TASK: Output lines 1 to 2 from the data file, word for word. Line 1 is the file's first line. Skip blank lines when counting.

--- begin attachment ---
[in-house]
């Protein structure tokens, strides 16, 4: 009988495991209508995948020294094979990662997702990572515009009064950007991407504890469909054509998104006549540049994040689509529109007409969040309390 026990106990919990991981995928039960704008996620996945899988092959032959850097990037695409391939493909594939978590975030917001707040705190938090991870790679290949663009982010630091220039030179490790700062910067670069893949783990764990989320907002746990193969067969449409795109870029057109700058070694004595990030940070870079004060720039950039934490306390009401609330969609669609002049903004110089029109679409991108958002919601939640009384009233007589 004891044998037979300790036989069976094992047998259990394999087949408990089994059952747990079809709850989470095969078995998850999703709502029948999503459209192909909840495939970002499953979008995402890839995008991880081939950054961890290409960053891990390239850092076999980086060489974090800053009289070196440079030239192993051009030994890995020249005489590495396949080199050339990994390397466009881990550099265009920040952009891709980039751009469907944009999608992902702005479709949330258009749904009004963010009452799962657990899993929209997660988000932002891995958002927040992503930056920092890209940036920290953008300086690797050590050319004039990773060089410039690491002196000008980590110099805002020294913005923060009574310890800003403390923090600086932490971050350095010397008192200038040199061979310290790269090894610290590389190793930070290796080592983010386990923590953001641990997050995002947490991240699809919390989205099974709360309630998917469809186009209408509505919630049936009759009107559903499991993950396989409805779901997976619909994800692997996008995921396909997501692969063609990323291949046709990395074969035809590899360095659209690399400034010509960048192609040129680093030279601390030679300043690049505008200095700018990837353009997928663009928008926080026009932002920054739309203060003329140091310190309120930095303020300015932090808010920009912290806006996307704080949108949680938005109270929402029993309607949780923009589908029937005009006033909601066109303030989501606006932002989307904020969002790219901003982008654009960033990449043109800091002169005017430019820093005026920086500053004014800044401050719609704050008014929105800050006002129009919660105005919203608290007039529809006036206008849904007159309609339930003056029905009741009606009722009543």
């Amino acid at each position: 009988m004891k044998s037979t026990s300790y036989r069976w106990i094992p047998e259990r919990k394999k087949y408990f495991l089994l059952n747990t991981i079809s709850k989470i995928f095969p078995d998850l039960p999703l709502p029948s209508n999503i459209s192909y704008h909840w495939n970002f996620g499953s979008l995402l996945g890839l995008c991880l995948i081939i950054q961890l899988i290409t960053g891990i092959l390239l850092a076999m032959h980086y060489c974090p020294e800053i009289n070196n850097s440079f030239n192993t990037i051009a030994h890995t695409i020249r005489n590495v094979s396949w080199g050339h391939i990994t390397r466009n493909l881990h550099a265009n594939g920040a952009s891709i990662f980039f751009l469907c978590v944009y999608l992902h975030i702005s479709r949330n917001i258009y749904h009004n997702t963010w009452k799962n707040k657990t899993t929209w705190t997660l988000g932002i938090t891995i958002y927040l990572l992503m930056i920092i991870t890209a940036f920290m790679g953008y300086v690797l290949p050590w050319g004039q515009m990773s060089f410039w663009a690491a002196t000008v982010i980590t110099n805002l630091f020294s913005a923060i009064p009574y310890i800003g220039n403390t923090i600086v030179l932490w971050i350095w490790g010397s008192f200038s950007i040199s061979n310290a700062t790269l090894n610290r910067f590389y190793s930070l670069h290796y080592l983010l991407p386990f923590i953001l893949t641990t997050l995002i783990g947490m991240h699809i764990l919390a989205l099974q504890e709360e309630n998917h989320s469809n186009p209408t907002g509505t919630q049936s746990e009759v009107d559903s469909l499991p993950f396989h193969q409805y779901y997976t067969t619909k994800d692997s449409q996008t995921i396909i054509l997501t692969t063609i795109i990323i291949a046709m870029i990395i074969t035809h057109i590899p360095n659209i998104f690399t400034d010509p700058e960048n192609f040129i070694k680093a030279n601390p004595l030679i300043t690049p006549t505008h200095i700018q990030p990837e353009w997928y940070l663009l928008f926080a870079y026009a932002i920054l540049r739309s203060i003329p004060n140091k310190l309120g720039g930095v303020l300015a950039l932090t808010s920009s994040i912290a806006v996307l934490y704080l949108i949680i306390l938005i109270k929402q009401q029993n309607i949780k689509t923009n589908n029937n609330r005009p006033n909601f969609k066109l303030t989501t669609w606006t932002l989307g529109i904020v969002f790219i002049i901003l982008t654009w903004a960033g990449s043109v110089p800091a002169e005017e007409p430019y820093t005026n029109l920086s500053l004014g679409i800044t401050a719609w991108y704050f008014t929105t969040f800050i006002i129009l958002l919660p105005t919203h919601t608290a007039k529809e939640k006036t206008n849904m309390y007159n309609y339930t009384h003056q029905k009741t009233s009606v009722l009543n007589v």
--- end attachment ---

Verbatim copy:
[in-house]
């Protein structure tokens, strides 16, 4: 009988495991209508995948020294094979990662997702990572515009009064950007991407504890469909054509998104006549540049994040689509529109007409969040309390 026990106990919990991981995928039960704008996620996945899988092959032959850097990037695409391939493909594939978590975030917001707040705190938090991870790679290949663009982010630091220039030179490790700062910067670069893949783990764990989320907002746990193969067969449409795109870029057109700058070694004595990030940070870079004060720039950039934490306390009401609330969609669609002049903004110089029109679409991108958002919601939640009384009233007589 004891044998037979300790036989069976094992047998259990394999087949408990089994059952747990079809709850989470095969078995998850999703709502029948999503459209192909909840495939970002499953979008995402890839995008991880081939950054961890290409960053891990390239850092076999980086060489974090800053009289070196440079030239192993051009030994890995020249005489590495396949080199050339990994390397466009881990550099265009920040952009891709980039751009469907944009999608992902702005479709949330258009749904009004963010009452799962657990899993929209997660988000932002891995958002927040992503930056920092890209940036920290953008300086690797050590050319004039990773060089410039690491002196000008980590110099805002020294913005923060009574310890800003403390923090600086932490971050350095010397008192200038040199061979310290790269090894610290590389190793930070290796080592983010386990923590953001641990997050995002947490991240699809919390989205099974709360309630998917469809186009209408509505919630049936009759009107559903499991993950396989409805779901997976619909994800692997996008995921396909997501692969063609990323291949046709990395074969035809590899360095659209690399400034010509960048192609040129680093030279601390030679300043690049505008200095700018990837353009997928663009928008926080026009932002920054739309203060003329140091310190309120930095303020300015932090808010920009912290806006996307704080949108949680938005109270929402029993309607949780923009589908029937005009006033909601066109303030989501606006932002989307904020969002790219901003982008654009960033990449043109800091002169005017430019820093005026920086500053004014800044401050719609704050008014929105800050006002129009919660105005919203608290007039529809006036206008849904007159309609339930003056029905009741009606009722009543």